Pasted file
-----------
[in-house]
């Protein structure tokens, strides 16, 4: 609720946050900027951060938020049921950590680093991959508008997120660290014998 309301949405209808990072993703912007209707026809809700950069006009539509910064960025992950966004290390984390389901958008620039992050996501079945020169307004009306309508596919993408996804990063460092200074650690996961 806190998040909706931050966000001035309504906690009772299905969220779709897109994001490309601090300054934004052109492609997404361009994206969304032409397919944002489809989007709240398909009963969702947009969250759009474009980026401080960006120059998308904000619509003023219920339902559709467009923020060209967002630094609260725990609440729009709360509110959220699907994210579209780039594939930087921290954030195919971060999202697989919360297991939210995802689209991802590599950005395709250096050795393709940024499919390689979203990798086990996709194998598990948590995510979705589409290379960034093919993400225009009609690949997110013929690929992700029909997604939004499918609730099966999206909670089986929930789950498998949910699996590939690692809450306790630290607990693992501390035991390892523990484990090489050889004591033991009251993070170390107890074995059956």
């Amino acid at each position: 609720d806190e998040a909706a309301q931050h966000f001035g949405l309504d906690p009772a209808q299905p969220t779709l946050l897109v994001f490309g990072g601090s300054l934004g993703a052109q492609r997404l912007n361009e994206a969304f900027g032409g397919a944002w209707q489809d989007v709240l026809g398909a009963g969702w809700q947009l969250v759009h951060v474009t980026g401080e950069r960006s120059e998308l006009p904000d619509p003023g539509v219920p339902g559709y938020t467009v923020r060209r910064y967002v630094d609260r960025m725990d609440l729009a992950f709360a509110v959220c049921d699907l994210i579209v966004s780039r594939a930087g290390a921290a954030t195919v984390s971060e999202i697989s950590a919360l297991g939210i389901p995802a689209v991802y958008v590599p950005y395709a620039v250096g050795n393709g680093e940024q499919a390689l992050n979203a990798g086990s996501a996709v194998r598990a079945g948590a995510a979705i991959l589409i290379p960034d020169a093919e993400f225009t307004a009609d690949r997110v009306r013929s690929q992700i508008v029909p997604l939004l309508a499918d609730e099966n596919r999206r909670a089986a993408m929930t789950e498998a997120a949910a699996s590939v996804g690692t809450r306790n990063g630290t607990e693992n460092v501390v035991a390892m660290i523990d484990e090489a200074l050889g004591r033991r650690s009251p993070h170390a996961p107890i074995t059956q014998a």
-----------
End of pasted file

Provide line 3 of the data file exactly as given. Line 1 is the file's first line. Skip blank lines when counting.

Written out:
């Amino acid at each position: 609720d806190e998040a909706a309301q931050h966000f001035g949405l309504d906690p009772a209808q299905p969220t779709l946050l897109v994001f490309g990072g601090s300054l934004g993703a052109q492609r997404l912007n361009e994206a969304f900027g032409g397919a944002w209707q489809d989007v709240l026809g398909a009963g969702w809700q947009l969250v759009h951060v474009t980026g401080e950069r960006s120059e998308l006009p904000d619509p003023g539509v219920p339902g559709y938020t467009v923020r060209r910064y967002v630094d609260r960025m725990d609440l729009a992950f709360a509110v959220c049921d699907l994210i579209v966004s780039r594939a930087g290390a921290a954030t195919v984390s971060e999202i697989s950590a919360l297991g939210i389901p995802a689209v991802y958008v590599p950005y395709a620039v250096g050795n393709g680093e940024q499919a390689l992050n979203a990798g086990s996501a996709v194998r598990a079945g948590a995510a979705i991959l589409i290379p960034d020169a093919e993400f225009t307004a009609d690949r997110v009306r013929s690929q992700i508008v029909p997604l939004l309508a499918d609730e099966n596919r999206r909670a089986a993408m929930t789950e498998a997120a949910a699996s590939v996804g690692t809450r306790n990063g630290t607990e693992n460092v501390v035991a390892m660290i523990d484990e090489a200074l050889g004591r033991r650690s009251p993070h170390a996961p107890i074995t059956q014998a």